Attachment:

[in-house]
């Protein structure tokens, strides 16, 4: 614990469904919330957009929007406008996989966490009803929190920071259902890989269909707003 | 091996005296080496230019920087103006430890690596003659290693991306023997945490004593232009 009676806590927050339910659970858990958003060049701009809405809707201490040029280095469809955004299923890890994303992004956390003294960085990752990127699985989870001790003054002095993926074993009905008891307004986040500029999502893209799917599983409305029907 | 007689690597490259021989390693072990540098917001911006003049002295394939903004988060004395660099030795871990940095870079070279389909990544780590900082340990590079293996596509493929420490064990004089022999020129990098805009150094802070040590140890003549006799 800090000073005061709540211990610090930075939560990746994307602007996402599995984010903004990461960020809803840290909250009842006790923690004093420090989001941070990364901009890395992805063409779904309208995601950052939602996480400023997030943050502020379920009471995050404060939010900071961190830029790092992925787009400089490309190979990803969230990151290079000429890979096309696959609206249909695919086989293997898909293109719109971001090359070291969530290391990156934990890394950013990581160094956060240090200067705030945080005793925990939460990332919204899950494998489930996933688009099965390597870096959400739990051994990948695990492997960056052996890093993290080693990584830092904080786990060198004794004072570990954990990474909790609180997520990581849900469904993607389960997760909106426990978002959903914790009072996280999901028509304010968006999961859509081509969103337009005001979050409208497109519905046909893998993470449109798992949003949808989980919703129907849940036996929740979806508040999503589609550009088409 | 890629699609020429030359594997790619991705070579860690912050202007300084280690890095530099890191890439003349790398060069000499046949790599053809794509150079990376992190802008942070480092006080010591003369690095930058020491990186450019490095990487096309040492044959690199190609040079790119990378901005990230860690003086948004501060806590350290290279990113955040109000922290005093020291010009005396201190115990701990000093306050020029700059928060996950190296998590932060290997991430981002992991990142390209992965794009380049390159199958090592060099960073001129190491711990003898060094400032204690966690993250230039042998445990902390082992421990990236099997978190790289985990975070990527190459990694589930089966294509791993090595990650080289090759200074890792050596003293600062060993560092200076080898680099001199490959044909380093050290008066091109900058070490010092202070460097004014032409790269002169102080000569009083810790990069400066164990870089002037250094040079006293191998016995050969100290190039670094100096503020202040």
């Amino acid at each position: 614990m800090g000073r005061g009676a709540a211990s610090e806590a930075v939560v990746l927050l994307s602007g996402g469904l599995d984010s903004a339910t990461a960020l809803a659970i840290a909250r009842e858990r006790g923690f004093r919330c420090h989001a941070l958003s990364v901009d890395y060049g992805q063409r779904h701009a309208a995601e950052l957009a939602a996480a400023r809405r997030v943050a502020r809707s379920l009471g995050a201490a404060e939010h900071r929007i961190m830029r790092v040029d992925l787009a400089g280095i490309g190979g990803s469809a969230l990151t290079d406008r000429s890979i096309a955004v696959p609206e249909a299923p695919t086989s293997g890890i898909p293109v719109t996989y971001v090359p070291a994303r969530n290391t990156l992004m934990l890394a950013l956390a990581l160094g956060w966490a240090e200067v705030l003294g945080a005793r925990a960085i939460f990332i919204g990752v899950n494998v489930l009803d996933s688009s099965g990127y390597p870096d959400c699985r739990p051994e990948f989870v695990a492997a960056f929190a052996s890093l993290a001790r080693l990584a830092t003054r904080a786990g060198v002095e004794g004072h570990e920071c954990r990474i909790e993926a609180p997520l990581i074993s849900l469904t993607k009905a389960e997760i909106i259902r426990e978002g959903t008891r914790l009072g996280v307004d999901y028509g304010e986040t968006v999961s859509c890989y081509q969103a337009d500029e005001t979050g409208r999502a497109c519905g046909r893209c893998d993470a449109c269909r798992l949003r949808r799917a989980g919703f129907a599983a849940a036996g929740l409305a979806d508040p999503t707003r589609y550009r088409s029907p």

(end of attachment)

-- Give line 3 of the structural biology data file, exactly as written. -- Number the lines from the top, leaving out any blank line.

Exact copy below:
């Amino acid at each position: 614990m800090g000073r005061g009676a709540a211990s610090e806590a930075v939560v990746l927050l994307s602007g996402g469904l599995d984010s903004a339910t990461a960020l809803a659970i840290a909250r009842e858990r006790g923690f004093r919330c420090h989001a941070l958003s990364v901009d890395y060049g992805q063409r779904h701009a309208a995601e950052l957009a939602a996480a400023r809405r997030v943050a502020r809707s379920l009471g995050a201490a404060e939010h900071r929007i961190m830029r790092v040029d992925l787009a400089g280095i490309g190979g990803s469809a969230l990151t290079d406008r000429s890979i096309a955004v696959p609206e249909a299923p695919t086989s293997g890890i898909p293109v719109t996989y971001v090359p070291a994303r969530n290391t990156l992004m934990l890394a950013l956390a990581l160094g956060w966490a240090e200067v705030l003294g945080a005793r925990a960085i939460f990332i919204g990752v899950n494998v489930l009803d996933s688009s099965g990127y390597p870096d959400c699985r739990p051994e990948f989870v695990a492997a960056f929190a052996s890093l993290a001790r080693l990584a830092t003054r904080a786990g060198v002095e004794g004072h570990e920071c954990r990474i909790e993926a609180p997520l990581i074993s849900l469904t993607k009905a389960e997760i909106i259902r426990e978002g959903t008891r914790l009072g996280v307004d999901y028509g304010e986040t968006v999961s859509c890989y081509q969103a337009d500029e005001t979050g409208r999502a497109c519905g046909r893209c893998d993470a449109c269909r798992l949003r949808r799917a989980g919703f129907a599983a849940a036996g929740l409305a979806d508040p999503t707003r589609y550009r088409s029907p």